• Coppola wanted Brando to return in the sequel and play the part of young Vito, but it never came to pass.
    • Marlon Brando was supposed to appear in the birthday party flashback at the end of Part II. But due to a dispute with Paramount he never turned up for the shoot, forcing Coppola to rewrite the scene on the spot, in which Vito is The Ghost.
    • Kay was originally supposed to have a genuine miscarriage in Part II. It was Talia Shire's idea that she would have an abortion instead, as the ultimate way to hurt Michael. To thank her for this idea, Francis Ford Coppola wrote in the scene in which she tearfully asks Michael to forgive Fredo.
    • Joe Spinell was originally supposed to reprise his role as Willi Cicci in Part III, in which he would have taken over the Corleones' New York operation, but Spinell died before production. Cicci's role in the story was replaced by new character Joey Zasa, played by Joe Mantegna.
    • Rocco Lampone was also featured in early drafts of Part III. It's unclear how the filmmakers would explain away Rocco getting killed in the closing minutes of Part II.
    • Coppola wanted to make a fourth movie written by Mario Puzo with a similar layout to Part II, focusing on both the Corleones' rise to power under Vito and Sonny's leadership, and the present-day fall of the Corleone empire under Vincent, but many of the actors along with Paramount were disinterested and the project was abandoned after the death of Mario Puzo, though the unused screenplay was later made into a novel called "The Family Corleone" and Paramount did win back the rights in 2012 to make more films, so they could do an adaption of the novel if they wanted to.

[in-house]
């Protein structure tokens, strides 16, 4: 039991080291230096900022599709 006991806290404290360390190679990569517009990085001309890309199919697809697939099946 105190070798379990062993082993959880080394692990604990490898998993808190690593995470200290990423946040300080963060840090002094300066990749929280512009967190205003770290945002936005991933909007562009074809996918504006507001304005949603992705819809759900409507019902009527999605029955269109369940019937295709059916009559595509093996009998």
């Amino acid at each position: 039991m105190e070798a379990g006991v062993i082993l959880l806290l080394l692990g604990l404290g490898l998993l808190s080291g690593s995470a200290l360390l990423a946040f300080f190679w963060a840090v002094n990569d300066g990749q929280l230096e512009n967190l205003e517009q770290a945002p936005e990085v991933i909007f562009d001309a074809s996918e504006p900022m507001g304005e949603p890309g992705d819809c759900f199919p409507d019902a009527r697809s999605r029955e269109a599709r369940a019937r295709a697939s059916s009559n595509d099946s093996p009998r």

• Coppola initially didn't want to direct Part II, and instead recommended a young, up-and-coming director: Martin Scorsese. Paramount rejected the idea because Scorsese was too unknown at the time.
    • Sergio Leone was Paramount's first choice to direct The Godfather, but Leone disliked Puzo's novel and turned it down. His own gangster epic, Once Upon a Time in America, gives an idea how a Leone-directed Godfather might have turned out.
    • Leone was one of several directors offered The Godfather before Coppola. Arthur Penn also declined, because he didn't want to make another gangster film so soon after Bonnie and Clyde. Another early choice was Costa-Gavras, who liked the novel but didn't feel knowledgeable enough about American culture to direct the movie. Fred Zinnemann, Peter Yates and even Richard Lester were considered before Coppola signed on.
    • Coppola wanted to call the third movie "The Death Of Michael Corleone" but the studios nixed it. It might not be a big deal but it would probably have lessened the comparisons to the first two movies and made it clear it was an epilogue as Coppola intended. Also the title would have gotten audiences to expect Michael would be killed and made the ending where his daughter Mary is killed and instead and he actually dies years later a complete surprise.
    • Alec Baldwin, Matt Dillon, Vincent Spano, Val Kilmer, Charlie Sheen, Billy Zane and Creator/Nicolas Cage were all considered to play Vincent Mancini in Part III.
    • Mickey Rourke was a candidate for Joey Zasa in Part III, but was deemed "not Italian enough". Dennis Farina and John Turturro were also considered. Sylvester Stallone was offered the role, but passed on it.